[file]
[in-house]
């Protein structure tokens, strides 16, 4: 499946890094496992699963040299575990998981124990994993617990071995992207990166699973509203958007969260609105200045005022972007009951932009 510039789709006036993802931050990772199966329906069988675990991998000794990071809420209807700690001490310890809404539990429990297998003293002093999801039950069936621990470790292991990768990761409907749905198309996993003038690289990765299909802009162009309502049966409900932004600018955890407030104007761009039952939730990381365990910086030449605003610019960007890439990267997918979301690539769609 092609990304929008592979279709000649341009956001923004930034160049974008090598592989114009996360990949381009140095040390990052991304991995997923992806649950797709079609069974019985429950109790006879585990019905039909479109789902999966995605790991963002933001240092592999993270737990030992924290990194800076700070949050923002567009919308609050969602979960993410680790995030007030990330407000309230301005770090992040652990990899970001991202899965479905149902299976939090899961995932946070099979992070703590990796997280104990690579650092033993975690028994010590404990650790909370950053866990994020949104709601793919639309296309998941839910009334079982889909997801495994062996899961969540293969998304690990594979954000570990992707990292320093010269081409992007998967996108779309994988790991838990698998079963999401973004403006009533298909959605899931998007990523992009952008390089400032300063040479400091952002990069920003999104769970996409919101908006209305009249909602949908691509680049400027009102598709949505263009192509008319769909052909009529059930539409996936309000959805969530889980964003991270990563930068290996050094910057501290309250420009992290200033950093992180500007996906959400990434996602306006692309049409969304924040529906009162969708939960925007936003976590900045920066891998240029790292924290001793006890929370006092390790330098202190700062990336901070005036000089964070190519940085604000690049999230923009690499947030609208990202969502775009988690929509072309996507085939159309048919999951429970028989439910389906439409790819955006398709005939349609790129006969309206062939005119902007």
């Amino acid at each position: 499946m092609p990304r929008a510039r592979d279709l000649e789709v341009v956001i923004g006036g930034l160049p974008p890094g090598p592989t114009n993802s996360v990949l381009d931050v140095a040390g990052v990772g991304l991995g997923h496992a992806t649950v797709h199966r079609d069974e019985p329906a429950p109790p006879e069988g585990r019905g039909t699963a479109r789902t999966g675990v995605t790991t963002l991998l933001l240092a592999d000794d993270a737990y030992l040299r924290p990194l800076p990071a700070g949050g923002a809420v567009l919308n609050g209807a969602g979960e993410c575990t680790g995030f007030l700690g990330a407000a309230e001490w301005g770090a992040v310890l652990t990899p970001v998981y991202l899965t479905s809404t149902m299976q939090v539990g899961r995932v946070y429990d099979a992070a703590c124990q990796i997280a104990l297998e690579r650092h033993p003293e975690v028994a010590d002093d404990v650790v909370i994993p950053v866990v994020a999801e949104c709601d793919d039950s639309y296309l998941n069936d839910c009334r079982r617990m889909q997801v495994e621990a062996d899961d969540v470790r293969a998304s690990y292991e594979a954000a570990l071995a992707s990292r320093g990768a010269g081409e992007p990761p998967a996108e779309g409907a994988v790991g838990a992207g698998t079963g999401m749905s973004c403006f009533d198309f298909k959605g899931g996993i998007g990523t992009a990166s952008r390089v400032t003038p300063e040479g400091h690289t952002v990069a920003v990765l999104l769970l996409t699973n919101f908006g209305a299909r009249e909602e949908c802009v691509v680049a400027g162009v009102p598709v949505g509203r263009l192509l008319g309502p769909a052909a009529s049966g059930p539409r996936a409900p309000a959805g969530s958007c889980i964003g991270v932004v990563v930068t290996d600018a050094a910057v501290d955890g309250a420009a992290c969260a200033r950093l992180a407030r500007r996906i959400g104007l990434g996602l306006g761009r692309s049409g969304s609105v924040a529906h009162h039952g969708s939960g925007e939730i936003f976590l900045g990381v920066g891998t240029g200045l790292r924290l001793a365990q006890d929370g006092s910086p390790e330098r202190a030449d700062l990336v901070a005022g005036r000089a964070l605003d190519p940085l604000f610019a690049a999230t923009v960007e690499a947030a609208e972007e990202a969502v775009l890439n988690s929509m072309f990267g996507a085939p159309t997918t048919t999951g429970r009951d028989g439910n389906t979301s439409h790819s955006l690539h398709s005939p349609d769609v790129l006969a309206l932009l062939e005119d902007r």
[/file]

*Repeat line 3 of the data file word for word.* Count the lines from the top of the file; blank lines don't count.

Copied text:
């Amino acid at each position: 499946m092609p990304r929008a510039r592979d279709l000649e789709v341009v956001i923004g006036g930034l160049p974008p890094g090598p592989t114009n993802s996360v990949l381009d931050v140095a040390g990052v990772g991304l991995g997923h496992a992806t649950v797709h199966r079609d069974e019985p329906a429950p109790p006879e069988g585990r019905g039909t699963a479109r789902t999966g675990v995605t790991t963002l991998l933001l240092a592999d000794d993270a737990y030992l040299r924290p990194l800076p990071a700070g949050g923002a809420v567009l919308n609050g209807a969602g979960e993410c575990t680790g995030f007030l700690g990330a407000a309230e001490w301005g770090a992040v310890l652990t990899p970001v998981y991202l899965t479905s809404t149902m299976q939090v539990g899961r995932v946070y429990d099979a992070a703590c124990q990796i997280a104990l297998e690579r650092h033993p003293e975690v028994a010590d002093d404990v650790v909370i994993p950053v866990v994020a999801e949104c709601d793919d039950s639309y296309l998941n069936d839910c009334r079982r617990m889909q997801v495994e621990a062996d899961d969540v470790r293969a998304s690990y292991e594979a954000a570990l071995a992707s990292r320093g990768a010269g081409e992007p990761p998967a996108e779309g409907a994988v790991g838990a992207g698998t079963g999401m749905s973004c403006f009533d198309f298909k959605g899931g996993i998007g990523t992009a990166s952008r390089v400032t003038p300063e040479g400091h690289t952002v990069a920003v990765l999104l769970l996409t699973n919101f908006g209305a299909r009249e909602e949908c802009v691509v680049a400027g162009v009102p598709v949505g509203r263009l192509l008319g309502p769909a052909a009529s049966g059930p539409r996936a409900p309000a959805g969530s958007c889980i964003g991270v932004v990563v930068t290996d600018a050094a910057v501290d955890g309250a420009a992290c969260a200033r950093l992180a407030r500007r996906i959400g104007l990434g996602l306006g761009r692309s049409g969304s609105v924040a529906h009162h039952g969708s939960g925007e939730i936003f976590l900045g990381v920066g891998t240029g200045l790292r924290l001793a365990q006890d929370g006092s910086p390790e330098r202190a030449d700062l990336v901070a005022g005036r000089a964070l605003d190519p940085l604000f610019a690049a999230t923009v960007e690499a947030a609208e972007e990202a969502v775009l890439n988690s929509m072309f990267g996507a085939p159309t997918t048919t999951g429970r009951d028989g439910n389906t979301s439409h790819s955006l690539h398709s005939p349609d769609v790129l006969a309206l932009l062939e005119d902007r």